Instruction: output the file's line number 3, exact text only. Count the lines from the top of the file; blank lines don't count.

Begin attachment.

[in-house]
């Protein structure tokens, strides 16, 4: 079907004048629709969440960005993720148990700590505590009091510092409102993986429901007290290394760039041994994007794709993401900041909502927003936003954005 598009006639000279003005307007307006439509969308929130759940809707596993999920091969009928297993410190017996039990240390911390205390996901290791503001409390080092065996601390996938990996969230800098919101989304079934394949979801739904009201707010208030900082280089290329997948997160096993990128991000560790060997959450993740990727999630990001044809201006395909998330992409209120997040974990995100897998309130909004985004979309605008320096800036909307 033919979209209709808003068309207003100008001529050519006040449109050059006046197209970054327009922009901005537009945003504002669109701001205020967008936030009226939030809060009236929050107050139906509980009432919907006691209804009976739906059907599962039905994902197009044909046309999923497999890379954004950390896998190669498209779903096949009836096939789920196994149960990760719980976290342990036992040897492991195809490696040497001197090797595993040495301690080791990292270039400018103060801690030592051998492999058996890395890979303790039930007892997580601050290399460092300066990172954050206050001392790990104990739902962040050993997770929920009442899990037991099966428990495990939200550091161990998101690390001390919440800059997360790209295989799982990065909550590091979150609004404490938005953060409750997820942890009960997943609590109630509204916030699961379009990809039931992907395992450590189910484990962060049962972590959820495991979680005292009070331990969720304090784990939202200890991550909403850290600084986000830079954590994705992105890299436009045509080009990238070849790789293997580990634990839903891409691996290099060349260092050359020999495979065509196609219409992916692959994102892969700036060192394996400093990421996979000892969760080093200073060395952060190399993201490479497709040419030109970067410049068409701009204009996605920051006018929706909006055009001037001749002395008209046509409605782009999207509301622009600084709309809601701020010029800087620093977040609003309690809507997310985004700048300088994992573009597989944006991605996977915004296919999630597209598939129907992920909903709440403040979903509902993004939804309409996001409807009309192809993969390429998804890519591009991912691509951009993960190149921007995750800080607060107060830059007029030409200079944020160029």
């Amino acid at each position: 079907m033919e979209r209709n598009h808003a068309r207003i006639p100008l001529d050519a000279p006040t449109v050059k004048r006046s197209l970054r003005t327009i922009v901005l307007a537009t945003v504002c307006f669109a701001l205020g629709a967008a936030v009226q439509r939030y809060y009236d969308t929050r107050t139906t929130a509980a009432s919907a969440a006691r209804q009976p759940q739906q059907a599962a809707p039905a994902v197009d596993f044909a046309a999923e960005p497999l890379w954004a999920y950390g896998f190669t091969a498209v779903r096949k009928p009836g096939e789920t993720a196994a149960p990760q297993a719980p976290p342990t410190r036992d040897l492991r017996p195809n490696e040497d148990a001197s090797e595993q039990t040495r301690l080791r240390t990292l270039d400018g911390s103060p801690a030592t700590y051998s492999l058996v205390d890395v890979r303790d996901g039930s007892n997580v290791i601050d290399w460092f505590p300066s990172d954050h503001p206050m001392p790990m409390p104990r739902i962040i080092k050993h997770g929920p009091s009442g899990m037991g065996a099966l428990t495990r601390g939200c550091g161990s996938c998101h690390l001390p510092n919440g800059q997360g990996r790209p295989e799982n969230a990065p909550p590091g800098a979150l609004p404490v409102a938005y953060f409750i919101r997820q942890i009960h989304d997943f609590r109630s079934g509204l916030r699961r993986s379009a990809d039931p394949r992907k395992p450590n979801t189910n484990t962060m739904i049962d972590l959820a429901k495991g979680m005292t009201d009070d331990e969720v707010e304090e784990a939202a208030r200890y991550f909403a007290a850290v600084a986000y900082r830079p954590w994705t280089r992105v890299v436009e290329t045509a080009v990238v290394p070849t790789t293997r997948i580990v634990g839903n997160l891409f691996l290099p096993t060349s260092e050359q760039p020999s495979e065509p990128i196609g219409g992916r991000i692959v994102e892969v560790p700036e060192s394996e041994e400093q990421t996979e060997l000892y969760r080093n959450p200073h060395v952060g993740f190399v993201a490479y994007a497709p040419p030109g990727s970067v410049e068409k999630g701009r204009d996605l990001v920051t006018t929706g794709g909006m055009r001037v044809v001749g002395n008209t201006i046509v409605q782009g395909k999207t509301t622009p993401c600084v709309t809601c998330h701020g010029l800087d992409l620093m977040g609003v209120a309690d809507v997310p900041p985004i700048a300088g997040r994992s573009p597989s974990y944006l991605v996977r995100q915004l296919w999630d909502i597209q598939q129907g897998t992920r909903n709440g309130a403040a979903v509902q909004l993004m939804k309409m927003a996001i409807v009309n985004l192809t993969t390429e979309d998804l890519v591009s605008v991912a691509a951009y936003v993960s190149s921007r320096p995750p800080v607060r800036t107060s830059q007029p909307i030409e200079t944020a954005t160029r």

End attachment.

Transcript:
């Amino acid at each position: 079907m033919e979209r209709n598009h808003a068309r207003i006639p100008l001529d050519a000279p006040t449109v050059k004048r006046s197209l970054r003005t327009i922009v901005l307007a537009t945003v504002c307006f669109a701001l205020g629709a967008a936030v009226q439509r939030y809060y009236d969308t929050r107050t139906t929130a509980a009432s919907a969440a006691r209804q009976p759940q739906q059907a599962a809707p039905a994902v197009d596993f044909a046309a999923e960005p497999l890379w954004a999920y950390g896998f190669t091969a498209v779903r096949k009928p009836g096939e789920t993720a196994a149960p990760q297993a719980p976290p342990t410190r036992d040897l492991r017996p195809n490696e040497d148990a001197s090797e595993q039990t040495r301690l080791r240390t990292l270039d400018g911390s103060p801690a030592t700590y051998s492999l058996v205390d890395v890979r303790d996901g039930s007892n997580v290791i601050d290399w460092f505590p300066s990172d954050h503001p206050m001392p790990m409390p104990r739902i962040i080092k050993h997770g929920p009091s009442g899990m037991g065996a099966l428990t495990r601390g939200c550091g161990s996938c998101h690390l001390p510092n919440g800059q997360g990996r790209p295989e799982n969230a990065p909550p590091g800098a979150l609004p404490v409102a938005y953060f409750i919101r997820q942890i009960h989304d997943f609590r109630s079934g509204l916030r699961r993986s379009a990809d039931p394949r992907k395992p450590n979801t189910n484990t962060m739904i049962d972590l959820a429901k495991g979680m005292t009201d009070d331990e969720v707010e304090e784990a939202a208030r200890y991550f909403a007290a850290v600084a986000y900082r830079p954590w994705t280089r992105v890299v436009e290329t045509a080009v990238v290394p070849t790789t293997r997948i580990v634990g839903n997160l891409f691996l290099p096993t060349s260092e050359q760039p020999s495979e065509p990128i196609g219409g992916r991000i692959v994102e892969v560790p700036e060192s394996e041994e400093q990421t996979e060997l000892y969760r080093n959450p200073h060395v952060g993740f190399v993201a490479y994007a497709p040419p030109g990727s970067v410049e068409k999630g701009r204009d996605l990001v920051t006018t929706g794709g909006m055009r001037v044809v001749g002395n008209t201006i046509v409605q782009g395909k999207t509301t622009p993401c600084v709309t809601c998330h701020g010029l800087d992409l620093m977040g609003v209120a309690d809507v997310p900041p985004i700048a300088g997040r994992s573009p597989s974990y944006l991605v996977r995100q915004l296919w999630d909502i597209q598939q129907g897998t992920r909903n709440g309130a403040a979903v509902q909004l993004m939804k309409m927003a996001i409807v009309n985004l192809t993969t390429e979309d998804l890519v591009s605008v991912a691509a951009y936003v993960s190149s921007r320096p995750p800080v607060r800036t107060s830059q007029p909307i030409e200079t944020a954005t160029r």